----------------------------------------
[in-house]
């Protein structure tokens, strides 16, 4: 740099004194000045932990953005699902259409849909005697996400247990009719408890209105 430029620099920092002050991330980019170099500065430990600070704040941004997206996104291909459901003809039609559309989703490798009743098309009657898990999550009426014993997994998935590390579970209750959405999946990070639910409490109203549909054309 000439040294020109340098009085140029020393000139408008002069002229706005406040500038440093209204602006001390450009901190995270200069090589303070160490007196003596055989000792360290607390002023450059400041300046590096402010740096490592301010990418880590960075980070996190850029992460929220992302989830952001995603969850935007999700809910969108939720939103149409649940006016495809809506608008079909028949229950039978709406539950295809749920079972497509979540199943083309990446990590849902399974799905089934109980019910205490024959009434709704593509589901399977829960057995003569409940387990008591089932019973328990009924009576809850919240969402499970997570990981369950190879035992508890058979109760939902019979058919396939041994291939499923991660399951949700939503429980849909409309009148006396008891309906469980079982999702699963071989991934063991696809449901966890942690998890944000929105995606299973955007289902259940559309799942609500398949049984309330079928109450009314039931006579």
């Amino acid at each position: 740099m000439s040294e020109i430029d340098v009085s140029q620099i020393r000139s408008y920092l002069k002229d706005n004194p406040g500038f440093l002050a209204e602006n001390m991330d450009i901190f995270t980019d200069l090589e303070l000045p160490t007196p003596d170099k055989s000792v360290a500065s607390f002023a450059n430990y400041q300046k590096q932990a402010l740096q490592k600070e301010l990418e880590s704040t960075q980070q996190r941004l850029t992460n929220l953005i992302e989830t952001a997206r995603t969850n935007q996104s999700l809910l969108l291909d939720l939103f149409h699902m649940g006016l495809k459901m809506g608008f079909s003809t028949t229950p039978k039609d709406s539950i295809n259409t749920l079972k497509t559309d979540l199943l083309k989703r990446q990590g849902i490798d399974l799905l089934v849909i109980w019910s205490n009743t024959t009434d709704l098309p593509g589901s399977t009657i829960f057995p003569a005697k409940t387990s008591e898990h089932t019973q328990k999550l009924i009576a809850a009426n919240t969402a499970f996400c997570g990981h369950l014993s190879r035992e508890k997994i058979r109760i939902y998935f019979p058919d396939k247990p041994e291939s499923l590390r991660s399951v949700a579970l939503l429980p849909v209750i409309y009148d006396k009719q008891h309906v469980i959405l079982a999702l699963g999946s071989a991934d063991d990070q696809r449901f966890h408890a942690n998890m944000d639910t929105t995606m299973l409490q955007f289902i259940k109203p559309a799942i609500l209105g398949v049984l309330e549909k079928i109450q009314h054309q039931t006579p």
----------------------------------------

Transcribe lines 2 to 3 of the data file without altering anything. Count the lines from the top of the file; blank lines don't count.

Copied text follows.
């Protein structure tokens, strides 16, 4: 740099004194000045932990953005699902259409849909005697996400247990009719408890209105 430029620099920092002050991330980019170099500065430990600070704040941004997206996104291909459901003809039609559309989703490798009743098309009657898990999550009426014993997994998935590390579970209750959405999946990070639910409490109203549909054309 000439040294020109340098009085140029020393000139408008002069002229706005406040500038440093209204602006001390450009901190995270200069090589303070160490007196003596055989000792360290607390002023450059400041300046590096402010740096490592301010990418880590960075980070996190850029992460929220992302989830952001995603969850935007999700809910969108939720939103149409649940006016495809809506608008079909028949229950039978709406539950295809749920079972497509979540199943083309990446990590849902399974799905089934109980019910205490024959009434709704593509589901399977829960057995003569409940387990008591089932019973328990009924009576809850919240969402499970997570990981369950190879035992508890058979109760939902019979058919396939041994291939499923991660399951949700939503429980849909409309009148006396008891309906469980079982999702699963071989991934063991696809449901966890942690998890944000929105995606299973955007289902259940559309799942609500398949049984309330079928109450009314039931006579």
């Amino acid at each position: 740099m000439s040294e020109i430029d340098v009085s140029q620099i020393r000139s408008y920092l002069k002229d706005n004194p406040g500038f440093l002050a209204e602006n001390m991330d450009i901190f995270t980019d200069l090589e303070l000045p160490t007196p003596d170099k055989s000792v360290a500065s607390f002023a450059n430990y400041q300046k590096q932990a402010l740096q490592k600070e301010l990418e880590s704040t960075q980070q996190r941004l850029t992460n929220l953005i992302e989830t952001a997206r995603t969850n935007q996104s999700l809910l969108l291909d939720l939103f149409h699902m649940g006016l495809k459901m809506g608008f079909s003809t028949t229950p039978k039609d709406s539950i295809n259409t749920l079972k497509t559309d979540l199943l083309k989703r990446q990590g849902i490798d399974l799905l089934v849909i109980w019910s205490n009743t024959t009434d709704l098309p593509g589901s399977t009657i829960f057995p003569a005697k409940t387990s008591e898990h089932t019973q328990k999550l009924i009576a809850a009426n919240t969402a499970f996400c997570g990981h369950l014993s190879r035992e508890k997994i058979r109760i939902y998935f019979p058919d396939k247990p041994e291939s499923l590390r991660s399951v949700a579970l939503l429980p849909v209750i409309y009148d006396k009719q008891h309906v469980i959405l079982a999702l699963g999946s071989a991934d063991d990070q696809r449901f966890h408890a942690n998890m944000d639910t929105t995606m299973l409490q955007f289902i259940k109203p559309a799942i609500l209105g398949v049984l309330e549909k079928i109450q009314h054309q039931t006579p």